In general, I advocate getting your nutrients from your food, not from supplements. This is for a few reasons: first, studies show that isolating nutrients from their natural, whole food state causes them to often interact differently (or not at all) in the body; second, many supplements are of low quality and not even absorbed much by the body; third, while naturally occurring forms of almost all vitamins haven’t been found to have a toxic limit, supplemental forms are a different story; and finally, for many, supplements seem to be an excuse to eat a poor diet, relying on vitamins and pills to overcome these chronic diet deficiencies.
However, there are likely only a handful of people who truly eat as well as we all should all of the time, (I am not among them!), making occasional supplementing often a good idea and a way to cover one’s bases, so to speak. With that in mind, here are a few of the supplements I would recommend, based on what I see most lacking in the average American’s diet.
1) Fish Oil – our country does a remarkably poor job getting a good dose of omega-3 fatty acids. These fats are essential to our brain, cell membranes, hormones, and inflammatory (or anti-inflammatory) pathways. Most of use don’t eat the recommended minimal 2 servings of seafood a week or get regular doses of flaxseeds, walnuts, or chia seeds. On top of that, our diet is heavily reliant on grains and processed vegetable oils, all of which are high in omega-6 fatty acids, making the omega 3: omega 6 ratio way out of whack. Making a high quality fish oil supplement part of your daily routine is a great choice to support your overall health.
2) Probiotic – I won’t spend too much time on this one, as I’ve written about probiotics and gut health in past posts. Because our diets tend to be made up of a lot of processed foods and very few fermented foods with naturally occurring probiotics, taking a daily probiotic to keep your gut flora healthy and happy is pretty essential. Make sure whatever probiotic you choose has a variety of bacterial strains and requires refrigeration.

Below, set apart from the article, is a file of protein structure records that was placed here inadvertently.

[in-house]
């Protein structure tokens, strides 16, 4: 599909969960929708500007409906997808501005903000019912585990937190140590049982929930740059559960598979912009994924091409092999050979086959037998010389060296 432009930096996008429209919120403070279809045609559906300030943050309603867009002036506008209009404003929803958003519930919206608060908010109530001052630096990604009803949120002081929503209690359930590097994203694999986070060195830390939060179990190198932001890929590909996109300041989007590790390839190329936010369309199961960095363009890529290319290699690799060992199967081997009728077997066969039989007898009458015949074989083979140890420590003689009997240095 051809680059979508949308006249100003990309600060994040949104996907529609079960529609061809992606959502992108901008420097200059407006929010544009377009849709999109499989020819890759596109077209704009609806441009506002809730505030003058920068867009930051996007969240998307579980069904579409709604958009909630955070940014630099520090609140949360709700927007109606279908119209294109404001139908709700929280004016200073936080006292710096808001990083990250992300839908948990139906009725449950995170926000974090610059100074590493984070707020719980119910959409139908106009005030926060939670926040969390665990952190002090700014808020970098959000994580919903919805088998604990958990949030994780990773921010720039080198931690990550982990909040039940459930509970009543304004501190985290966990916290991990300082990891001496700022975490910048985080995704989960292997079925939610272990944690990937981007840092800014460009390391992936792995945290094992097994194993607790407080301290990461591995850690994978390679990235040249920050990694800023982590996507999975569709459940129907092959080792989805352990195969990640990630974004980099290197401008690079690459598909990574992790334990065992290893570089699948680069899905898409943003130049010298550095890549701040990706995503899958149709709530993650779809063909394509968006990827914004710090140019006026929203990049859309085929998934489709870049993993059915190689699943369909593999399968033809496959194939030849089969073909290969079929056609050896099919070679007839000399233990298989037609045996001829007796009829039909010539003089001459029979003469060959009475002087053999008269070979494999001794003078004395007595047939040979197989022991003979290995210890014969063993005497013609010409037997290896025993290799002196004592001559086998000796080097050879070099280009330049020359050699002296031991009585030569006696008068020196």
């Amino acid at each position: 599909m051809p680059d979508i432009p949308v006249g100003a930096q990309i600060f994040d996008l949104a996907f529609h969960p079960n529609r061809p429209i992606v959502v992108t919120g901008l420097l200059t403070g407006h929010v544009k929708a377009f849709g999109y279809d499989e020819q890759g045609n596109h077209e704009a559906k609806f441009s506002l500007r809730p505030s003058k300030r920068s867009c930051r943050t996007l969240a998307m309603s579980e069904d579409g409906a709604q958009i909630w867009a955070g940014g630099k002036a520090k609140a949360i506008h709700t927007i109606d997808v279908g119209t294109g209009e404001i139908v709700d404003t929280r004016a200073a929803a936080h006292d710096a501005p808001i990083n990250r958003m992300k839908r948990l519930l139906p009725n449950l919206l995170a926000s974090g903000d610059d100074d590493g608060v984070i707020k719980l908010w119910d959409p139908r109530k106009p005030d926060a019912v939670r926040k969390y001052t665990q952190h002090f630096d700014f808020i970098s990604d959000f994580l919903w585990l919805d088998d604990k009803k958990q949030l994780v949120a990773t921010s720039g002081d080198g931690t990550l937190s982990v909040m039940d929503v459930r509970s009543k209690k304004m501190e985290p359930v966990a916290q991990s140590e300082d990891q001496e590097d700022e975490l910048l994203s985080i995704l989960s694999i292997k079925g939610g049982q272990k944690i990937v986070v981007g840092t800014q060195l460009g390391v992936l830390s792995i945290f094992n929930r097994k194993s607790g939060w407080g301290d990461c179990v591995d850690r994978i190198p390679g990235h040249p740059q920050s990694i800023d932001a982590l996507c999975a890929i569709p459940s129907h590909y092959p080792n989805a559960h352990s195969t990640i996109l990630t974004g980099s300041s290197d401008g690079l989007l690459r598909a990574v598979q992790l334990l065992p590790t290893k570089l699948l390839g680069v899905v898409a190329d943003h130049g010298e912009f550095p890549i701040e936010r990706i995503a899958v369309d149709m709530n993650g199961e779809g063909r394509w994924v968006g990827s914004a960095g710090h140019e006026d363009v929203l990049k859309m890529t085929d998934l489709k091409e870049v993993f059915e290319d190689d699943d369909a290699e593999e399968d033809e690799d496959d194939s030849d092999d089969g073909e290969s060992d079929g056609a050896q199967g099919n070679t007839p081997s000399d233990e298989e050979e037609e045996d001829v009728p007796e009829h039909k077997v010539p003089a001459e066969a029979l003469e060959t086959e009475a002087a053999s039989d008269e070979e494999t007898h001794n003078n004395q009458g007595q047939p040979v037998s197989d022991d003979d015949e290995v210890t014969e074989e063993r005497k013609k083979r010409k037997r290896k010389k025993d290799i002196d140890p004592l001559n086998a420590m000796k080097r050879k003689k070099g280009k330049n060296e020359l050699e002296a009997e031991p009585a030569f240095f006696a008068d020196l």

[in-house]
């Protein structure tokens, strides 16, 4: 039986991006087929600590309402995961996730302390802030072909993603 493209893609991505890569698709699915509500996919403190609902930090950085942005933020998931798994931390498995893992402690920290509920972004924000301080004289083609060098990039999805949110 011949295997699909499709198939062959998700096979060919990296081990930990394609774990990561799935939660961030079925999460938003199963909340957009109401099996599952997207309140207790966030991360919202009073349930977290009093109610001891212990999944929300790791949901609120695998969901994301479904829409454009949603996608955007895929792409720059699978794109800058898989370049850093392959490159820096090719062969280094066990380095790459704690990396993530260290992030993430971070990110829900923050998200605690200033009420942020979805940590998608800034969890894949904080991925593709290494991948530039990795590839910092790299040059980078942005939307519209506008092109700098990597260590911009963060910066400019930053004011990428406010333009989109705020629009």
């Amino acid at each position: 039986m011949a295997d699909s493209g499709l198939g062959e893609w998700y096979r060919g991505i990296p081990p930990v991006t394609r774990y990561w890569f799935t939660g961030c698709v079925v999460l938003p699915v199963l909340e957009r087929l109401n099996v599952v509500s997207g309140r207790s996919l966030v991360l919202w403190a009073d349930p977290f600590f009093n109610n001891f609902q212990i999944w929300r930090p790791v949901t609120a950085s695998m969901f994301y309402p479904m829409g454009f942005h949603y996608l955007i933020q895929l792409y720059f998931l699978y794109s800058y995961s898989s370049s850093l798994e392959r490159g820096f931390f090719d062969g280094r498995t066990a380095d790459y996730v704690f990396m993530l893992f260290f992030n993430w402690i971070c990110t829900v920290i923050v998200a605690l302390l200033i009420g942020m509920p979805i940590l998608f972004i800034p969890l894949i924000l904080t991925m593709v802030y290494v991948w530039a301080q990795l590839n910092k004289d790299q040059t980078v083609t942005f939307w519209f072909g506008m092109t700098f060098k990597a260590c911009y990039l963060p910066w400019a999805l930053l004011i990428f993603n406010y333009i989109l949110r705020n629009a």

3) Prebiotic – less well known than its co-part, probiotics, prebiotics are indigestible fibers whose purpose is to feed the bacteria in our gut. Without prebiotics, the good gut flora you ingest from a probiotic has a difficult time thriving and keeping your gut healthy. You can give yourself probiotics over and over, but if you’re not feeding these healthy strains of bacteria, the bad bacteria is likely to take over anyway. There are some great prebiotic powders that mix right into smoothies, milk, yogurt, or oatmeal.
4) Vitamin D – the absolute best source of vitamin D is sunlight. However, most of us don’t live in a place or work hours that allow for year-round daily sun exposure. Ideally, you should aim for 10-15 minutes of unprotected sunlight each day, but cold climates, long work days, and abundant sunscreen usage often prohibits this. A quality vitamin D supplement can help make up the difference, especially for those who don’t do a lot of dairy. This is one of the most prevalent vitamin deficiencies in our country, and compromises bone and immune system health, among other things.
Want to know whether your supplements are doing you more harm than good and how to increase your overall diet quality to ditch the cupboard full of supplements? Come in for an assessment at CoreLife.
Aubrey Phelps MS RDN LDN